I have always loved duck. Peking duck has always been my favorite. The crispy skin folded into warm thin Chinese pancakes garnished with hoisin sauce and green onions has always been the top of my all time favorite meals. And of course, there was always the regular Pato Tim (duck stew) and roast duck that my Dad prepared regularly at home. But let’s not get away from the subject of duck confit.
I first encountered duck confit in Balthazar Cookbook, the famed New York brasserie of the same name; and if it is possible to fall in love and be obsessed about a dish just by a picture well, this is it. The skin on that duck looked so temptingly crisp and the meat so palpably succulent, I could imagine myself taking a bite through the skin, feeling the crunch until I taste the flavorful meat underneath. I read a lengthy description of the confit process from The Zuni Cafe by Judy Rodgers. The recipe called for cooking it slowly on the stovetop. Aside from not having enough duck fat to fully submerge the duck, I think I poorly regulated the heat and it might have been hotter than it seemed. After 2 weeks in storage I tried the confit and it turned out to be a stringy mess. Full of disappointment, I gave up for a year but now I’m trying it again and this time I will try and figure it out until I perfect it. Duck Confit is not a quick meal to make but is not an overly complex procedure. Of course I may recant this statement after this second attempt fails again but I’m optimistic that it will be better than the last one. So what have I changed? I did more reading and came across several more books that contained more information about this Southwest France delicacy. The first one is Bouchon by Thomas Keller. The second book is Charcuterie by Michael Ruhlman. I will use Keller’s “green salt” salting guidelines. Both books suggested cooking the confit in the oven at a very low temperature which on average is 180°F to 190°F. It is cautioned not to exceed the 200°F temperature to avoid getting a tough duck confit.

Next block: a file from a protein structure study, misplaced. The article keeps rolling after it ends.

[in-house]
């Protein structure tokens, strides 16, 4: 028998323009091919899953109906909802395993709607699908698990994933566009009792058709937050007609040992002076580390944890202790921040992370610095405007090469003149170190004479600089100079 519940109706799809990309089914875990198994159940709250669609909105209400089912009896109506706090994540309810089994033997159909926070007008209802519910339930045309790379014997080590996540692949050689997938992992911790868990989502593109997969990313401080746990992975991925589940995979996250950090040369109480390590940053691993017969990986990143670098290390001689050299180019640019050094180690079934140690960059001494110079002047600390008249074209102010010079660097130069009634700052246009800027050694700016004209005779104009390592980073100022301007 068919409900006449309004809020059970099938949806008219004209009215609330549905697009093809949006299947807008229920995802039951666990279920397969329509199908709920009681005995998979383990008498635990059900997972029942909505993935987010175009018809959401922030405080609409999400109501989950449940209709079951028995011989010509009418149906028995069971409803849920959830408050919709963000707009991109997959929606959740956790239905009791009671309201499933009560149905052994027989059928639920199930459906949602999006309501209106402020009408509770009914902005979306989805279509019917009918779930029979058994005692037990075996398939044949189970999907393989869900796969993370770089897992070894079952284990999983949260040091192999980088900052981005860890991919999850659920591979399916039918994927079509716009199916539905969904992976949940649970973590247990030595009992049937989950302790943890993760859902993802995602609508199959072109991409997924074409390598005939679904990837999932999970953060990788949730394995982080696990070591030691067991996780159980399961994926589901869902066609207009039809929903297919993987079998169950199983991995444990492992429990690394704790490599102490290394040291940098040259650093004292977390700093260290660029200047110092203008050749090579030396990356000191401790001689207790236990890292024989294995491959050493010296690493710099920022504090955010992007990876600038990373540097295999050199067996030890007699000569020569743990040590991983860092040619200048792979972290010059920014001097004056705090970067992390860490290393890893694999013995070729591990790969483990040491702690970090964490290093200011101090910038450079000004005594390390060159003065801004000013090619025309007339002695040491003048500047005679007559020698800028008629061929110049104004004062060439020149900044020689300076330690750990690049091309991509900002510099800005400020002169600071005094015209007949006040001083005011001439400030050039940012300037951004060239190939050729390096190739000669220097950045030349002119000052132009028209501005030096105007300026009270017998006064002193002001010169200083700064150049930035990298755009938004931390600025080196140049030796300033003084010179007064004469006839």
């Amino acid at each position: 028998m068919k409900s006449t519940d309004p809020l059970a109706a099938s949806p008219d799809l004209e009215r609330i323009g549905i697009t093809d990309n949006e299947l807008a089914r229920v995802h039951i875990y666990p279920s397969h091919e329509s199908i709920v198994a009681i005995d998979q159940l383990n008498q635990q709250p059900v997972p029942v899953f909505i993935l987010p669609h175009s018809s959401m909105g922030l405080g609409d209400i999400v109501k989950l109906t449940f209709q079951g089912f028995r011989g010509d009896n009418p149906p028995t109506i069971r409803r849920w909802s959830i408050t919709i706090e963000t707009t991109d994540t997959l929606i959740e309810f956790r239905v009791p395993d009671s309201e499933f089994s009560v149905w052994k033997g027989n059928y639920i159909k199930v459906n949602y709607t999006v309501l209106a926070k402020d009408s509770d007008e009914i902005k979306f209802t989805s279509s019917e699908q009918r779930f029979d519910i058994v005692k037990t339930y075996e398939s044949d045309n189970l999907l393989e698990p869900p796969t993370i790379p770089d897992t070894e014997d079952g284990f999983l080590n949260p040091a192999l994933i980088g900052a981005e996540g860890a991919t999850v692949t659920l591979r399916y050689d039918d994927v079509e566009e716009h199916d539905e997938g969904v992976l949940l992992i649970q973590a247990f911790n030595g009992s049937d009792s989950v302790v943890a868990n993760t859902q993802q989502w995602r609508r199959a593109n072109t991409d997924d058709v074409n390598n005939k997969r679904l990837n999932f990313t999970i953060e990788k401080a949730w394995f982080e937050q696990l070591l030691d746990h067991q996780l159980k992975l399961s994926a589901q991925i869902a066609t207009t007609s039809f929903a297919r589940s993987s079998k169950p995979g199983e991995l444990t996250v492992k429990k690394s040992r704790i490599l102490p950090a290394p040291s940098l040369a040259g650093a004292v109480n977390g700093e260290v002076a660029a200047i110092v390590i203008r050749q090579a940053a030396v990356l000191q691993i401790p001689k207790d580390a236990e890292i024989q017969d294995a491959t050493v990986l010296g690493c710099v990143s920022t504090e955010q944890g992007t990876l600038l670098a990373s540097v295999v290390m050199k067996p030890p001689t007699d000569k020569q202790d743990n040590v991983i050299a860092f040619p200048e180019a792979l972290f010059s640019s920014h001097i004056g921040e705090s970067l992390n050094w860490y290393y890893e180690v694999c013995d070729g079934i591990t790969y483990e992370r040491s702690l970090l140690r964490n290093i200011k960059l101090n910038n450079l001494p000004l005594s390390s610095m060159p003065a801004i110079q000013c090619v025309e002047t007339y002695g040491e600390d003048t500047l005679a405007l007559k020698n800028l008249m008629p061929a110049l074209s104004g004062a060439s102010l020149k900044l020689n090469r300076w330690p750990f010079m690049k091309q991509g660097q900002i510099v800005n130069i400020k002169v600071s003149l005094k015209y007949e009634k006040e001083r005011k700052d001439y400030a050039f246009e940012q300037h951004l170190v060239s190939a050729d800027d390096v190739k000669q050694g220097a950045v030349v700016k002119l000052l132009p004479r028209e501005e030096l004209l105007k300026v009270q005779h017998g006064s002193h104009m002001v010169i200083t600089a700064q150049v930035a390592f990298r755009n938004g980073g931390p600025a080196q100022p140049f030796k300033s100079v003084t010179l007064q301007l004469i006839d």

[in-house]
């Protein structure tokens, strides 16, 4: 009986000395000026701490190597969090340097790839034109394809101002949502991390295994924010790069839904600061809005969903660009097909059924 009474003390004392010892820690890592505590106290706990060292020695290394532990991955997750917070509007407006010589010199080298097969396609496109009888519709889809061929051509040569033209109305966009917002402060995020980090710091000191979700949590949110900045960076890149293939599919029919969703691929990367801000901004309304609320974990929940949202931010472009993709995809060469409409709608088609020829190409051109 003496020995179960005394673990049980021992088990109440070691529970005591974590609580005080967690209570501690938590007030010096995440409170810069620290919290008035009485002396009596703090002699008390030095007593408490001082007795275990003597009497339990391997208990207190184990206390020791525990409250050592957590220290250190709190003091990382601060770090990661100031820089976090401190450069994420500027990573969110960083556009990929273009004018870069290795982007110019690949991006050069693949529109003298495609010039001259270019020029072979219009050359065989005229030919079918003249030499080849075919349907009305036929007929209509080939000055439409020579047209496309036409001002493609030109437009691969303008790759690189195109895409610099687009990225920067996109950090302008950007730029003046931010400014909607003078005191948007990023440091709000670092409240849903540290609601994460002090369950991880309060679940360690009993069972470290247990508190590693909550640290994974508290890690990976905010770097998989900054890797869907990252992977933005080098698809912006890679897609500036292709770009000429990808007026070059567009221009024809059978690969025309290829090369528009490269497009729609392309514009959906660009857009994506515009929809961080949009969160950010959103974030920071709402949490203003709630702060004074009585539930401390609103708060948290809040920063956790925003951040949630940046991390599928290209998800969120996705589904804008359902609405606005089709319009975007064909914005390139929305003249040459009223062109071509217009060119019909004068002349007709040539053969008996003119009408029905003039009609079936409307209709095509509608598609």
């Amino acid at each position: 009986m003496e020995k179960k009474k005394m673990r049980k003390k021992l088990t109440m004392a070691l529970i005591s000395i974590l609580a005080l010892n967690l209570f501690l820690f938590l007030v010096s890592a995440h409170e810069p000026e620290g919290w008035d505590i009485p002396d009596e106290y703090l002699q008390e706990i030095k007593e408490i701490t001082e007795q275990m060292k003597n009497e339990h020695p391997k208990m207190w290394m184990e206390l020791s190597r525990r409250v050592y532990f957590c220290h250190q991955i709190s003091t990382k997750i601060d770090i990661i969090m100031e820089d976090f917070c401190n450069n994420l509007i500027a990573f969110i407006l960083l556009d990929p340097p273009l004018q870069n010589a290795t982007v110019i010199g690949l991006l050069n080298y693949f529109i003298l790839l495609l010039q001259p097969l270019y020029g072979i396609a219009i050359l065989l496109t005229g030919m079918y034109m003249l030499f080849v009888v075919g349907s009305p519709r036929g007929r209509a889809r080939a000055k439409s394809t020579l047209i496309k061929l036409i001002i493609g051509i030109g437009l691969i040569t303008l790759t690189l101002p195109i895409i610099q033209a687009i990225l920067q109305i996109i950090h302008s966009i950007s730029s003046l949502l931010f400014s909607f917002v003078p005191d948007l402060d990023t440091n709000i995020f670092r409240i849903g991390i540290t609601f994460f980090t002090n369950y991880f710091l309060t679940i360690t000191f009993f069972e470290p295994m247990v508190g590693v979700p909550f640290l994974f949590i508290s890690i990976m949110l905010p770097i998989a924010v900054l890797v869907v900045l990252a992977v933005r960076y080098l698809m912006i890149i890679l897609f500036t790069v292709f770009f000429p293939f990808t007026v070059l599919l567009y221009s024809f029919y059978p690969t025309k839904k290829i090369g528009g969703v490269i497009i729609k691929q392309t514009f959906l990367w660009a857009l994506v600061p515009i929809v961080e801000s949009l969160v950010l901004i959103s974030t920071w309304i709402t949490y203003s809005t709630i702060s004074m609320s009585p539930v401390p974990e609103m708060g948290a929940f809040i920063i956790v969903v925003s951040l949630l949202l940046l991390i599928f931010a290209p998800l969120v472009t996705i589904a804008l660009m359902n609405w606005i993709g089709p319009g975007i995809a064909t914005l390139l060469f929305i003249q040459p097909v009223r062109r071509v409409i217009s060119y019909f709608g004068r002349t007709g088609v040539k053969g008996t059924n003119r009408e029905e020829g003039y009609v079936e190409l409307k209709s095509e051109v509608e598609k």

Day 1: Salting the duck
I took out my 4 moulard duck legs, rinsed them under cold running water, patted it dry and proceeded to pull the visible fat from the flesh. I am experimenting with 22 grams of salt per 450 grams of meat (or approximately 1.5 tbs to a lb). The total weight of my 4 duck legs amounted to 1470 grams so I measured out around 71 gms of salt. I think the rest of the ingredients will be up to personal preference of flavor. The following are the rest of the ingredients I used.
71 grams of sea salt
1 bay leaf, broken into pieces
1 Tbsp chopped thyme
2 TBS Italian parsley packed
½ tsp black peppercorns
I ran all ingredients through a food processor and rubbed it into the duck, taking care to make sure that every nook and cranny gets an even salting. I then covered the duck and placed it in the refrigerator for 24 hours.
Day 2: Cooking in Fat
For those of you have cholesterol issues or have an aversion to fat, it might be best to stop reading now. I took out my 3 lbs of duck fat and started melting them slowly in a saucepan. Meanwhile, I set the oven temperature to 180 °F. I took out my duck legs and rinsed them under cold running water and after patting it dry proceeded to fit them snugly in a heavy bottomed pot. When the duck fat was all liquidly I transferred the melted fat to the pot containing the duck legs. I proceeded to heat the fat further along and then I transferred the pot to the oven.
TIP: A 10 hour cooking period is a given. Since hubby would not let me leave the oven on unattended, what am I to do for 10 hours? Well, watch “24” or any heart- pounding series will make the time pass quickly… very quickly in fact.
I checked at the 6 hour mark and saw that the skin at the base of the leg has not separated from the bone yet but the juices seem to be collecting at the bottom of the pot. This is known as the “confit jelly”, a very tasty by-product of the confit-ing process. When you confit meat and bones, they release juices and flavor and collagen and what you have is a very concentrated , tasty gelatinized heaven that can be used in vinaigrette or served with the duck .